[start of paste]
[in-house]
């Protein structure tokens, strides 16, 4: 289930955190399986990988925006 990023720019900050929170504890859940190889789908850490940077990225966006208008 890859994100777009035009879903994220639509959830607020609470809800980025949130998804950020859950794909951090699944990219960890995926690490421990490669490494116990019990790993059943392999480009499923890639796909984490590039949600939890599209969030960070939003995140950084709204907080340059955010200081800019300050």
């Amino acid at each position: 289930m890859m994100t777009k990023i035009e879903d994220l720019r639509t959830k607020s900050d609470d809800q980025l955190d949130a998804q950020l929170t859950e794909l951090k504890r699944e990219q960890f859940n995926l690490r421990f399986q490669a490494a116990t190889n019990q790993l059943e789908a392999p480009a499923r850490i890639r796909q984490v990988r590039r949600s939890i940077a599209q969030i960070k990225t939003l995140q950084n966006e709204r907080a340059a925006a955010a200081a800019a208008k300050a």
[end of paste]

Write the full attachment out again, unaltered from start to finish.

[in-house]
């Protein structure tokens, strides 16, 4: 289930955190399986990988925006 990023720019900050929170504890859940190889789908850490940077990225966006208008 890859994100777009035009879903994220639509959830607020609470809800980025949130998804950020859950794909951090699944990219960890995926690490421990490669490494116990019990790993059943392999480009499923890639796909984490590039949600939890599209969030960070939003995140950084709204907080340059955010200081800019300050």
């Amino acid at each position: 289930m890859m994100t777009k990023i035009e879903d994220l720019r639509t959830k607020s900050d609470d809800q980025l955190d949130a998804q950020l929170t859950e794909l951090k504890r699944e990219q960890f859940n995926l690490r421990f399986q490669a490494a116990t190889n019990q790993l059943e789908a392999p480009a499923r850490i890639r796909q984490v990988r590039r949600s939890i940077a599209q969030i960070k990225t939003l995140q950084n966006e709204r907080a340059a925006a955010a200081a800019a208008k300050a």